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Resolution Closing Lodging Facilities Set To Expire-Brevard NC


Last updated 4/29/2020 at 3:42pm

Today, the March 31 resolution that closed the majority of lodging facilities, including campgrounds and direct-reservation facilities, such as AirBnb and VRBO, in the county will expire, allowing these businesses to again receive customers, as long as they are in compliance with the current Stay at Home order.

The Transylvania County Board of Commissioners voted unanimously Monday to not extend the resolution, which was initially set to run through April 30.

Commissioners also plan to reach out to state officials to find out their plans and what kind of guidance they would like from county officials about the state-owned public lands, such as DuPont State Recreational Forest and Gorges State Park, which are currently closed.

Commissioner Page Lemel said state officials are seeking opinions from counties as they look to next steps. She said, however, a forester contacted her and talked about the “challenges” in dealing with crowds and voiced “fear” if “everyone shows up.”

Commissioner David Guice said he understands those concerns but the same challenges are faced at beaches in South Carolina and lakes in Georgia.

“(It) comes back to social distancing and using masks,” he said, while noting that the “virus is here” and visitors are “not necessarily going to bring it.”

Commissioner Jason Chappell supported waiting on the county taking a position on the public lands until they receive more feedback from the state.

Also allowed to expire in the initial resolution were the:

•cancelling or postponing of all county meetings if they could not be conducted electronically;

•authorizing comm-issioners and staff to attend commission meetings via teleconference; and

•restricting public from attending meetings in person, with measures to allow for public input and participation.

Meetings at the commissioners chamber will continue to be limited to the 10-person rule.

Moving Forward

Earlier in the meeting, after commissioners heard an update from Public Health Director Elaine Russell, Guice said an “exceptional job” was being done in the county but he believed it time for the county to discuss the way forward, while still meeting the state guidelines, he added. He said Transylvania is not Charlotte or Wake County, noting there are no COVID-19 cases in the hospital.

He said Western North Carolina is in a good position while it is surrounded by states such as South Carolina, Georgia and Tennessee, which are opening back up, allowing North Carolinians to travel to these states, to go to their restaurants, to go and get a hair cut.

Commissioner Will Cathey agreed the county needs to discuss its next steps.

Commission Chairman Mike Hawkins asked Russell whether Transylvania County would, right now, pass the metrics for easing restrictions that Gov. Cooper has laid out as necessary to begin loosening restrictions. The metrics call for decreases in COVID-like syndromic cases over 14 days; lab-confirmed cases over 14 days; positive tests as a percentage of total tests over 14 days; and hospitalizations over 14 days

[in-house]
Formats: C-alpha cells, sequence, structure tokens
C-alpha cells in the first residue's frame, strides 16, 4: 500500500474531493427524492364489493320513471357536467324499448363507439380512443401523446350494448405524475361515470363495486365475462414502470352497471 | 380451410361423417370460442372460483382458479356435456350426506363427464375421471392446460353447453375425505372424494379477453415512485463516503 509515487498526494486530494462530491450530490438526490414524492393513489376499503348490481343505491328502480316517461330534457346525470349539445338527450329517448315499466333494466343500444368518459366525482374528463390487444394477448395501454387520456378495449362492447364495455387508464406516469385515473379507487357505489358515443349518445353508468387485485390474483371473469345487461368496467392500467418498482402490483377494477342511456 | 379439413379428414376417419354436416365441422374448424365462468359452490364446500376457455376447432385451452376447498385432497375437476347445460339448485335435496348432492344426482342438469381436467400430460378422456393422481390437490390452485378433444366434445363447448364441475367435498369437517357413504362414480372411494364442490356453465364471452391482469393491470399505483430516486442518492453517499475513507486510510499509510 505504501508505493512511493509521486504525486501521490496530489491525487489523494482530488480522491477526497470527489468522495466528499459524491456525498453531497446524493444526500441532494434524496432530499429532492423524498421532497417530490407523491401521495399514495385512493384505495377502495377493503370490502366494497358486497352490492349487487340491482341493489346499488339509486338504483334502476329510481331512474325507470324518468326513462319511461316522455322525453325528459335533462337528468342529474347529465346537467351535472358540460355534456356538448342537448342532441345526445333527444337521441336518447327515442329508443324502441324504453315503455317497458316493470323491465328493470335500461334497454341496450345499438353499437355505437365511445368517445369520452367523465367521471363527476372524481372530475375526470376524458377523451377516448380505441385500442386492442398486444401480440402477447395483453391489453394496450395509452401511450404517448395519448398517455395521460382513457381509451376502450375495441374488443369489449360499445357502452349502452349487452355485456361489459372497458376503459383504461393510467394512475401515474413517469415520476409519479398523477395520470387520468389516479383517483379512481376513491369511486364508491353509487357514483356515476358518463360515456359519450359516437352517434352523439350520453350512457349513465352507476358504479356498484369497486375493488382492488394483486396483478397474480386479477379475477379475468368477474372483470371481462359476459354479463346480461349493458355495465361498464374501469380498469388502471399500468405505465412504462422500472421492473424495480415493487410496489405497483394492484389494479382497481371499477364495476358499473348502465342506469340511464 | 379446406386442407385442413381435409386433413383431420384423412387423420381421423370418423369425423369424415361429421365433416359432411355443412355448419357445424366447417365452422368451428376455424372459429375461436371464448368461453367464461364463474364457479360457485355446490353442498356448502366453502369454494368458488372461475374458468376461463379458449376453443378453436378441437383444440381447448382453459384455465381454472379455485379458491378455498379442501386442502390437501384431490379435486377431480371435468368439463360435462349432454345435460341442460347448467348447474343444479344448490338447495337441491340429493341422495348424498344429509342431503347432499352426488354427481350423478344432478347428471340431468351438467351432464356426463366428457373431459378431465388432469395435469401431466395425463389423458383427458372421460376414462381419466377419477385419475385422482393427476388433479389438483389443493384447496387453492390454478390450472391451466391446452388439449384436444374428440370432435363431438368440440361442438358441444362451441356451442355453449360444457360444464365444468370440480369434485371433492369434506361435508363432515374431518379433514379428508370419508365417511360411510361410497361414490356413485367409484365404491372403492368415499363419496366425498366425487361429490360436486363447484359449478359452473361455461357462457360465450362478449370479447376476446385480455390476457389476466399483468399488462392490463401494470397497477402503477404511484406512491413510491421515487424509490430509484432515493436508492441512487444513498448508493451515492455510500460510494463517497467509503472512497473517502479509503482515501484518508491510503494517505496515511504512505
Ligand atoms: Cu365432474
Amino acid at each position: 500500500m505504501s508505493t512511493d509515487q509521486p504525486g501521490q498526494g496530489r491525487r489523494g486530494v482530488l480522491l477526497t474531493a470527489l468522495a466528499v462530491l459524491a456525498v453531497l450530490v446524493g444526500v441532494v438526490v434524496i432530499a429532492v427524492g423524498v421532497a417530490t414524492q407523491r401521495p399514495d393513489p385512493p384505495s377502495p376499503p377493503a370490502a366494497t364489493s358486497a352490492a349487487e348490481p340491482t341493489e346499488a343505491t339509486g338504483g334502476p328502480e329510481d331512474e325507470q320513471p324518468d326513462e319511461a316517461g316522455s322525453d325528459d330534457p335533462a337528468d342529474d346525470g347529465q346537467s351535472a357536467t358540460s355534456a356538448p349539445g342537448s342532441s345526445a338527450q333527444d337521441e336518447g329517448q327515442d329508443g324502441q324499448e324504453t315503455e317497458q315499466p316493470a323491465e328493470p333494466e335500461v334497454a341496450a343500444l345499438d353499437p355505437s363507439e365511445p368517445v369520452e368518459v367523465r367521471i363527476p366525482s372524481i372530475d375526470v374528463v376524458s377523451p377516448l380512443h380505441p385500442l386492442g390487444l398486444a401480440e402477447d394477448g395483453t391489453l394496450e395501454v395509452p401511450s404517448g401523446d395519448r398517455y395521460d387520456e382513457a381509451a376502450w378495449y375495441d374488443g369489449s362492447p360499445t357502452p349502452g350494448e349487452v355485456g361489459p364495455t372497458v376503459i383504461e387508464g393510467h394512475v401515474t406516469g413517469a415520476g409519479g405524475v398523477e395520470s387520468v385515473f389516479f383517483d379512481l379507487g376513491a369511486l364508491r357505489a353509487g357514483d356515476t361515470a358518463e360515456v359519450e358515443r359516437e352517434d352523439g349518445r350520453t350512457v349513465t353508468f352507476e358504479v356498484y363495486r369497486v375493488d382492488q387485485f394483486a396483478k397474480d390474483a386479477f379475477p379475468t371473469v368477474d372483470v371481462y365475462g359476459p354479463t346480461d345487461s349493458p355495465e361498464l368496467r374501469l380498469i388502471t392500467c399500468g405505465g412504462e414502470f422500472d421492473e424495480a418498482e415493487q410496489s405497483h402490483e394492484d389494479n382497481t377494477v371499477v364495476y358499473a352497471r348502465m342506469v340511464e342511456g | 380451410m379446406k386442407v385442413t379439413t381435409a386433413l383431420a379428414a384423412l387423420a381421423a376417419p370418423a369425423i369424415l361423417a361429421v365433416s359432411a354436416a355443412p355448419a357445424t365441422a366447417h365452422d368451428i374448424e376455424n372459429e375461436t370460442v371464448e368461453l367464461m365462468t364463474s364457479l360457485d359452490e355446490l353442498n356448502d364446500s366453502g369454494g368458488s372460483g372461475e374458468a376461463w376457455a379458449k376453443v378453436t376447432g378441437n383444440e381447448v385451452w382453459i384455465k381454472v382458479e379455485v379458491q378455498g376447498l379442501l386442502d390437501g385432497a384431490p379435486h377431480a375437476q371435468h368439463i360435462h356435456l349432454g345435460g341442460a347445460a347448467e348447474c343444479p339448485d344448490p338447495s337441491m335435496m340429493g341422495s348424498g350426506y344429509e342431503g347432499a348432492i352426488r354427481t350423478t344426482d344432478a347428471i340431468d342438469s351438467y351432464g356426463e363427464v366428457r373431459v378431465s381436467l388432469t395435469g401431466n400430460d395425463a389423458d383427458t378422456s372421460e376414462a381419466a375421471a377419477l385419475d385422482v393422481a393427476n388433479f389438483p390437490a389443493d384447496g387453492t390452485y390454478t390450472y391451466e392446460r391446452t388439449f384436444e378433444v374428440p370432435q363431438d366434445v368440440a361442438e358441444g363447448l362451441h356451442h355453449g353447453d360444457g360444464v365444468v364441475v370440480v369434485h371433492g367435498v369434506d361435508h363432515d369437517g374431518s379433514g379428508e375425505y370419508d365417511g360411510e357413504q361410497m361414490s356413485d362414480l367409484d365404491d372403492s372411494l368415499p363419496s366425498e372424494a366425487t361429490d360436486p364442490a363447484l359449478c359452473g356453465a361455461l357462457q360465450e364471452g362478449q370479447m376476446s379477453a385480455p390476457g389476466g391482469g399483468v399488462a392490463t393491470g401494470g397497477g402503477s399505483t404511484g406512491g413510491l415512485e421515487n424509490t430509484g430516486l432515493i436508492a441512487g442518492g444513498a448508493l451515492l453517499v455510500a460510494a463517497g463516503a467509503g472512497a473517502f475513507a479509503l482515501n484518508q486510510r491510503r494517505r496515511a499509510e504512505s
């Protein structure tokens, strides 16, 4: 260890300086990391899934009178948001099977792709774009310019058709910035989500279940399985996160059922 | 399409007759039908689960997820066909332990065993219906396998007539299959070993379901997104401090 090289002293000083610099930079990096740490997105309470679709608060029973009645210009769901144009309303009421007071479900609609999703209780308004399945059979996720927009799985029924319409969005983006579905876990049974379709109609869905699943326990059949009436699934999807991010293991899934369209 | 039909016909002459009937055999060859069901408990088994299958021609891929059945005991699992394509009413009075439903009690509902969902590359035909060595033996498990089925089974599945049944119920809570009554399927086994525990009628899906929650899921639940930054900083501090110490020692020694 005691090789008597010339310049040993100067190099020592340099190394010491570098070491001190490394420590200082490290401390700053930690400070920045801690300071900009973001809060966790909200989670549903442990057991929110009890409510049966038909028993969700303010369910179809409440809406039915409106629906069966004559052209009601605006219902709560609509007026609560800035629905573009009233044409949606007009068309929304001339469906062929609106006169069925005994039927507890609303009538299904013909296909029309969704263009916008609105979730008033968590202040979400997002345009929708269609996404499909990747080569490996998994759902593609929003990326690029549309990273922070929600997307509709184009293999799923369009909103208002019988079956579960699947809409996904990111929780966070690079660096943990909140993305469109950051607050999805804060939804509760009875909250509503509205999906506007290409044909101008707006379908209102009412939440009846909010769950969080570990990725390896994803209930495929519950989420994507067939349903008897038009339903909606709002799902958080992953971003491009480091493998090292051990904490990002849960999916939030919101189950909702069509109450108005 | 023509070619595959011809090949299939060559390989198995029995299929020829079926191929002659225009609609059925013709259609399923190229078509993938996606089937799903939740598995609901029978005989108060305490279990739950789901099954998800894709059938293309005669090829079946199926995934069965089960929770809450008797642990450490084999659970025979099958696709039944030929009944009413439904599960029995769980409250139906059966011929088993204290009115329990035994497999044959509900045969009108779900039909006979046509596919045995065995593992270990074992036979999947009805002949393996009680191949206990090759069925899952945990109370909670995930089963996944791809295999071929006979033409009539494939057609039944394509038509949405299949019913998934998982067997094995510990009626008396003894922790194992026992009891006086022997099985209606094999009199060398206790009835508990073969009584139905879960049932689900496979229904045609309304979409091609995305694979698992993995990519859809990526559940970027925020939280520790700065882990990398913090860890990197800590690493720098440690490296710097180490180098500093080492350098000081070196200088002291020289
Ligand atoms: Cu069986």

Russell said the county would get “a good report card” but she said she would also “caution” commissioners because it, she said, it is “very easy for neighboring counties that are not being as conscientious or as good as we are to have their bad conduct to bleed over and influence our good results.”

Guice said the county could not block all accesses into Transylvania.

“We have to live with this situation, but we also have to live with the fact that if we don’t begin to have conversations about how are we going to move forward, I fear that a lot of folks are not going to be in a position to just do that,” he said. “It’s not just business owners. We have a lot of people who have chosen professions, such as hairdressers. These folks are suffering. I have to believe that the good people of Transylvania County are going to comply with the distancing rules and the other things to keep us safe. They do anyway. There has got to be balance.”

Hawkins said COVID-19 would remain a “part of our lives” until a vaccine is found. He asked whether commissioners and county staff should be wearing a mask during the meeting.

Russell suggested it was unnecessary as those at the meeting were practicing social distancing. Masks, she said, should be worn in a “moving public environ-ment,” where people are more coming and going, such as in retail stores or care facilities.

To get the community and economy opening back up, she said the public needs to “embrace the using of face coverings and masks.”

“We all have to buy in and do our part and not just leave it to a subset of our community to carry the burden,” she said.

At the end of the meeting during commissioner comments, Hawkins em-phasized reinforcing the importance of the public health component in any reopening discussions.

“When we discuss this over the next few weeks, we should be very mindful of understanding that data points don’t necessarily reflect trends – that data points are just data points,” he said. “We have to try and understand what those data points mean. It’s my opinion that from everything that I have seen that COVID-19 is not going away. That until there is a vaccine our lives are going to be different. When we work out these plans for reopening, it has to reflect those realities and has to be within the constraints of those above us, whether at the state or federal level. It’s going to be interesting in the next few weeks and couple months. We are going to earn our money over the next couple of months trying to manage this and people like Sheriff Mahoney – front-line people, people like (Russell) – and supporting them and the work they do.”


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